The Charterhouse of Pavia came as a shock to this first time visitor who had not expected to find exuberant architecture in these rather drab surroundings.
A Charterhouse is a Carthusian monastery which in my mind was linked to seclusion, modesty and asceticism and there was nothing in the flat landscape covered by a thick early morning mist to challenge this impression. I was therefore rather surprised to see the line-up of tourist coaches coughing out hundreds of Italian visitors from all over the country at the parking lot of Certosa di Pavia.
A high wall surrounding the entire structure made it impossible to catch a glimpse of the hidden treasures, and you could hear people gasp when they entered the courtyard and saw the exuberant facade of statues, reliefs and inlaid marble. It was like the church equivalent of a full-body tattoo and I spent about an hour just glaring at all the sculptures and decorations. The effect was so overwhelming I completely forgot to notice the frescoes and stained glass window in the church, just as I did not sign up for one of the guided walks around the cloister gardens. We did manage to take a peek view of one of the enclosures with open arcades running along the inner walls of the buildings, but then a sinister looking monk gave me the look indicating that we were trespassing.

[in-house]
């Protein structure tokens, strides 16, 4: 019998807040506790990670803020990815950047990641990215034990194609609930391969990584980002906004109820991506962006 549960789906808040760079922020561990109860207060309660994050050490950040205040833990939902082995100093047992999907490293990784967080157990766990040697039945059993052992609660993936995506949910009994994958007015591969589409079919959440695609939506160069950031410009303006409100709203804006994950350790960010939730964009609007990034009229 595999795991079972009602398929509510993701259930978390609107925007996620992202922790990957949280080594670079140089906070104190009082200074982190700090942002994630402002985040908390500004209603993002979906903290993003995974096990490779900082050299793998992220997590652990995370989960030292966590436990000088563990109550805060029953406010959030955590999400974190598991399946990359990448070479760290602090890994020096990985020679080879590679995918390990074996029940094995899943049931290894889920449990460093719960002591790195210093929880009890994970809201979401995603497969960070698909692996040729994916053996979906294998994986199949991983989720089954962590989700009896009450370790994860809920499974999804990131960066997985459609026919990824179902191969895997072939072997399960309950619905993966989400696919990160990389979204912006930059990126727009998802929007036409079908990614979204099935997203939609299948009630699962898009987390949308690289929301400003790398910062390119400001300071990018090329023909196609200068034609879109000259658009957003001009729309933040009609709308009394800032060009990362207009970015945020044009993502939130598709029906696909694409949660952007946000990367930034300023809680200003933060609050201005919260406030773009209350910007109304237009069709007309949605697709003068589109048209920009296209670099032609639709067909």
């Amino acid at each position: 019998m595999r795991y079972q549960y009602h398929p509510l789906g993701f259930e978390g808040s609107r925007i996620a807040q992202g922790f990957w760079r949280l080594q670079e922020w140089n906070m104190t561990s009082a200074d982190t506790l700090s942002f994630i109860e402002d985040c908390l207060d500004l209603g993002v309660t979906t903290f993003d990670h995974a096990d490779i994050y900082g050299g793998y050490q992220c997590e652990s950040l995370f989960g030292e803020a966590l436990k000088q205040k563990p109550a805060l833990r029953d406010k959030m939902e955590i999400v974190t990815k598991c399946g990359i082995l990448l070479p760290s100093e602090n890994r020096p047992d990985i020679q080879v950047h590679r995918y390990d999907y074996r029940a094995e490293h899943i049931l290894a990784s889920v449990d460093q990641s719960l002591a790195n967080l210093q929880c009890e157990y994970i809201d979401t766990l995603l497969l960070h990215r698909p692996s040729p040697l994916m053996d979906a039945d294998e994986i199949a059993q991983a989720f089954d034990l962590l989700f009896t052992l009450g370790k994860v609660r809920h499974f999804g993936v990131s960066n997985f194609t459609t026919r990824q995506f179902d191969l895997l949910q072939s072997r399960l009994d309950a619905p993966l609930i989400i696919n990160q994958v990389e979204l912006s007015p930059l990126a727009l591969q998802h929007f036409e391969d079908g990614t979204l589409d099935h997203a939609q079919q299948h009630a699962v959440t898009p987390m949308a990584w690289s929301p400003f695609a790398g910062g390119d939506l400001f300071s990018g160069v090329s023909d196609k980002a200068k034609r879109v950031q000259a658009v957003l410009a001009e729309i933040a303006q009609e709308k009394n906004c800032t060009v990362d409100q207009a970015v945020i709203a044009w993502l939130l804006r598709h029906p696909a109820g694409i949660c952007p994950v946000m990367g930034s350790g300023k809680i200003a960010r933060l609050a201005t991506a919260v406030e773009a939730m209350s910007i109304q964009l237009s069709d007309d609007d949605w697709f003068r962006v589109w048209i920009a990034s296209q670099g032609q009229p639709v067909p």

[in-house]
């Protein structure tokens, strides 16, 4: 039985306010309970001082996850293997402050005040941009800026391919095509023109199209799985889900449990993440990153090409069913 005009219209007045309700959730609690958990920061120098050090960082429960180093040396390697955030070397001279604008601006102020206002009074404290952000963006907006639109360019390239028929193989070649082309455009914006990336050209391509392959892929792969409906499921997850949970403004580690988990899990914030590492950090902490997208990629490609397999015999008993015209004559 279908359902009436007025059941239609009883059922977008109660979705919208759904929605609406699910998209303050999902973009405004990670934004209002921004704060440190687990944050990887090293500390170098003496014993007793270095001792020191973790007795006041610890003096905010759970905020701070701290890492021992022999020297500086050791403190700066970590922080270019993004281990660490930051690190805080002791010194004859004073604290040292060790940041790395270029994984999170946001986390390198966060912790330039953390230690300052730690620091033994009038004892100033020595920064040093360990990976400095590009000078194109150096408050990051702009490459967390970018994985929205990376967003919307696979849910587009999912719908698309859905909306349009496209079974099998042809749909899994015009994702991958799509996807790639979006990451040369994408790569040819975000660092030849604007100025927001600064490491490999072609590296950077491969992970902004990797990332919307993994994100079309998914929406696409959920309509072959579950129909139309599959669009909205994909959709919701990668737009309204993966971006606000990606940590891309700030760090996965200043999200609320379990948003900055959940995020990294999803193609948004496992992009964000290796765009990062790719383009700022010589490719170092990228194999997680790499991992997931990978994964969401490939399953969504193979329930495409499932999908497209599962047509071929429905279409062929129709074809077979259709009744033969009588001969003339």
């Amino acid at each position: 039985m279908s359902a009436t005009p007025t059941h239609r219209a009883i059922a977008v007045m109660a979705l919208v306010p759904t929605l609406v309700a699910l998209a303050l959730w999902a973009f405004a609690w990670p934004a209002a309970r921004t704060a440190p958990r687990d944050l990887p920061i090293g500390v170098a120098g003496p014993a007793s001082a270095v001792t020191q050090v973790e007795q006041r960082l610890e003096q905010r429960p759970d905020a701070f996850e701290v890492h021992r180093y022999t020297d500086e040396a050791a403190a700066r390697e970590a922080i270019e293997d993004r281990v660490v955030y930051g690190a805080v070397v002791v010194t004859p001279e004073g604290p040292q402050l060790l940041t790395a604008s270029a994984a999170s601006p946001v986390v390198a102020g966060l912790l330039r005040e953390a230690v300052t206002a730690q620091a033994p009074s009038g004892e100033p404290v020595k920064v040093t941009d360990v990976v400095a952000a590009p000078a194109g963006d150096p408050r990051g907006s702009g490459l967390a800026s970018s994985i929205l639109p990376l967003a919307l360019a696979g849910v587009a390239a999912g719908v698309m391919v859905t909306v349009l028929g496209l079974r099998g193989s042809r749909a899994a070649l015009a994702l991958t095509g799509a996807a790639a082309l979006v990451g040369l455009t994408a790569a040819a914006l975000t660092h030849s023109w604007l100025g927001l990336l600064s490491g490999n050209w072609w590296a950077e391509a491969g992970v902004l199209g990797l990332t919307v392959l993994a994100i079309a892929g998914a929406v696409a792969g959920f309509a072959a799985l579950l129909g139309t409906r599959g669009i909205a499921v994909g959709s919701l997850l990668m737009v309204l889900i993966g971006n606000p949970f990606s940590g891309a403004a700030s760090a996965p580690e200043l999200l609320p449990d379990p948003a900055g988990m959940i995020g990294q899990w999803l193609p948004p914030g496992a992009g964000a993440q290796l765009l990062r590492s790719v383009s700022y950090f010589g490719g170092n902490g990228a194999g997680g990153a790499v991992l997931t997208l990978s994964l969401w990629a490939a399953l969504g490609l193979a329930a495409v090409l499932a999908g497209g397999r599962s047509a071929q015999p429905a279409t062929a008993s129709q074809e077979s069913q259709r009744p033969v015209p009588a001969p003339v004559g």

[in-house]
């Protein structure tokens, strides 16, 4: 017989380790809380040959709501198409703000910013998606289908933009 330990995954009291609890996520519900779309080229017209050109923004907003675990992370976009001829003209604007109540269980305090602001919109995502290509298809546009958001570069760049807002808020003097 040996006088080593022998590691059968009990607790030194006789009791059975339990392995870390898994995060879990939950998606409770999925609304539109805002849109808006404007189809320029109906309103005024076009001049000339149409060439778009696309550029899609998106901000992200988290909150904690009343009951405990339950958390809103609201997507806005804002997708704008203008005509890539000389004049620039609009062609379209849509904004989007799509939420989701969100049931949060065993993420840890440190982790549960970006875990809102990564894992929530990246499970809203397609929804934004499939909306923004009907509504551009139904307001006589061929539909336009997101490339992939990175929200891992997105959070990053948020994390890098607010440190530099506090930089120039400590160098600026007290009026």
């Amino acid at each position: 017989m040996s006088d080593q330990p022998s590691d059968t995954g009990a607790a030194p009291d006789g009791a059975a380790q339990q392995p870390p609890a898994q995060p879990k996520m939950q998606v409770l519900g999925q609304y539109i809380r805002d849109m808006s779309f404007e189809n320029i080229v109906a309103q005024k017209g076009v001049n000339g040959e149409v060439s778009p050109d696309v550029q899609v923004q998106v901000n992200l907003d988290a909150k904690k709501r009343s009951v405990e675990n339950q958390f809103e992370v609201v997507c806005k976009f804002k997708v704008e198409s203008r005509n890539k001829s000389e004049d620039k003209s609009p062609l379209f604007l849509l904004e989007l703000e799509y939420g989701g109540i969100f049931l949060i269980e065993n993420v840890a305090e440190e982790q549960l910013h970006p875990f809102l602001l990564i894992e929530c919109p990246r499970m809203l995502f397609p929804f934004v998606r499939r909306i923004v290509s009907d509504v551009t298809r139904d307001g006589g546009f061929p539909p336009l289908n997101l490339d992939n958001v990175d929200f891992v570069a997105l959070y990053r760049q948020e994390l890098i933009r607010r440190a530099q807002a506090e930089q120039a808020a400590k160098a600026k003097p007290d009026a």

Still, I was happy with the front of the church and a cursory knowledge of the 600 year history of this charterhouse which is probably not the one made famous in a novel Stendhal in 1839 even though there are more than phonetic affinities between Parma and Pavia.
Still, the Charterhouse of Pavia has played other roles in world history. On August 13, 1946, the paper Reading Eagle reported that the ‘body of Mussolini had been found in trunk at Pavia monastery’. The badly battered body of the fascist leader had been displayed in the Milan square before it was buried in an unmarked grave. From there it was exhumed by grave robbers identifying themselves as democratic fascists. Apparently the body was kept hidden in a trunk in the Charterhouse of Pavia for four months, before it was rediscovered by the police and two monks were arrested. The ensuing scandal closed the monastery for three years.
Today the Charterhouse of Pavia is open to the public during regular visiting hours.
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